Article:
Volunteers hand make ‘comfort’ bags for cancer patients
Special to The Union
A group of volunteer women have combined their hearts and talents to bring a little comfort to mastectomy patients at Sierra Nevada Memorial Hospital (SNMH).
They make “comfort bags” containing items recovering patients may need: water, lip balm, an emery board, Vaseline, wet wipes, a bath sponge, back scratcher, Q-tips, tissues, pantiliners (used inside clothing instead of gauze and tape to protect clothes from wound drainage), and a shower scarf that holds drains so the patients’ hands can be free.
Each bag is unique and is hand made by a volunteer, as are a memo pad (with pen), note cards, a soft flannel drain holder and pillow for comfort, and a lavender sachet that are added to the other items.
The first bag was presented earlier this month to a woman who was quite pleased to get it, according to Linda Aeschliman, nurse navigator at the SNMH Women’s Imaging Center. She said about 30 women have mastectomies at the hospital in an average year.
The project was inspired by a member of a cancer support group, and supported by the SNMH Foundation’s Share the Spirit Fund.
Karin Quinn, a Nevada City cancer survivor and support group member, said the idea was suggested by a women who had her surgery at another hospital where similar bags were given to patients.
“She presented the idea to us, so we talked about it with Linda (Aeschliman) and decided we would do it,” Quinn said. “I came up with some suggestions for contents, and Linda went to the Sierra Nevada Memorial Hospital Foundation.”
Quinn bought some items in bulk, and the hospital provided others. Other volunteers contributed their skills and time to the project as well. They included Pat Harper, Kitty Richardson, Linda Gambell, Carol Haynes, and Terri Nelson.
Quinn said the volunteers are coordinated by Aeschliman. New members were recruited as needs arose.
“I had a seamstress stop by whose sister had breast cancer, and the seamstress had made a comfort pillow and drain holders out of soft flannel for her,” Aeschliman explained. “She loved them, and the seamstress offered to make more for other women. Then I had a volunteer who is crafty with paper. So we put it all together and it was such a fun project. The one volunteer makes the bags, another does the comfort pillow and flannel drain holder. Another made beautifully decorated note pads and cards. Another did the lavender sachets.”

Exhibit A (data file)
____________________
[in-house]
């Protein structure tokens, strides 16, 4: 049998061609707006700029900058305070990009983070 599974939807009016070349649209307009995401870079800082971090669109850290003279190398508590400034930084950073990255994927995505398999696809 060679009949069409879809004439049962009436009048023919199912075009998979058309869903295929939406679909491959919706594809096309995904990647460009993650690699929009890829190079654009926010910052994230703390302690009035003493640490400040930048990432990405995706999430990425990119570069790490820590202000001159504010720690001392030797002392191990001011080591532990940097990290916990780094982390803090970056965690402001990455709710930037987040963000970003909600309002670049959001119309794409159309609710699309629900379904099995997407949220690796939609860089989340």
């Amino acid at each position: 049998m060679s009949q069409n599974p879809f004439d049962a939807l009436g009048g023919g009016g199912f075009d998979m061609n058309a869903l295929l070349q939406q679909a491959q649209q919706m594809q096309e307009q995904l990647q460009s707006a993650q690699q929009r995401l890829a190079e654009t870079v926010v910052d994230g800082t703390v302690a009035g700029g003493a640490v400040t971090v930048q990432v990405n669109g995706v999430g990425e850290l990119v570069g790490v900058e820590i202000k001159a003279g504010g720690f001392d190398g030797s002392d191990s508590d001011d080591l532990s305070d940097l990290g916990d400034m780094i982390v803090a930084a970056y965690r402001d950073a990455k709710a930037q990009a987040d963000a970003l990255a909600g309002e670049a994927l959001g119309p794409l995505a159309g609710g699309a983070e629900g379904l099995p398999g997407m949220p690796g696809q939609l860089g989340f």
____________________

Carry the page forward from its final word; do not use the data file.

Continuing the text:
Ten bags were created in the initial collaborative effort.
The bags provide simple items that many patients don’t realize they’ll need, Quinn said. For example, a back scratcher is really handy for mastectomy patients whose movements and reach may be restricted by the surgery.
“My experience is that women want more information about what you’ll need after your surgery, apart from medications,” she said. “So when you’re recovering and not able to be as mobile as you’re used to, you’ll discover that there are things you wish you had, but hadn’t thought about.”
Quinn said if nothing else, the bags offer patients “a nice surprise you weren’t expecting.”
Quinn had surgery for cancer about a year ago, and credits the support group for helping her through her recovery, aside from coming up with the comfort bag idea.
“The support group meets weekly,” she said. “The value is in being able to talk to others with similar circumstances. We draw emotional and spiritual support from each other, and get great guidance from a very competent leader. She even makes us laugh.”
For more information about the SNMH Women’s Imaging Center, visit snmh.org, or call 530-274-6246.
All physicians providing care for patients at SNMH are members of the medical staff and are independent practitioners, not employees of the hospital.
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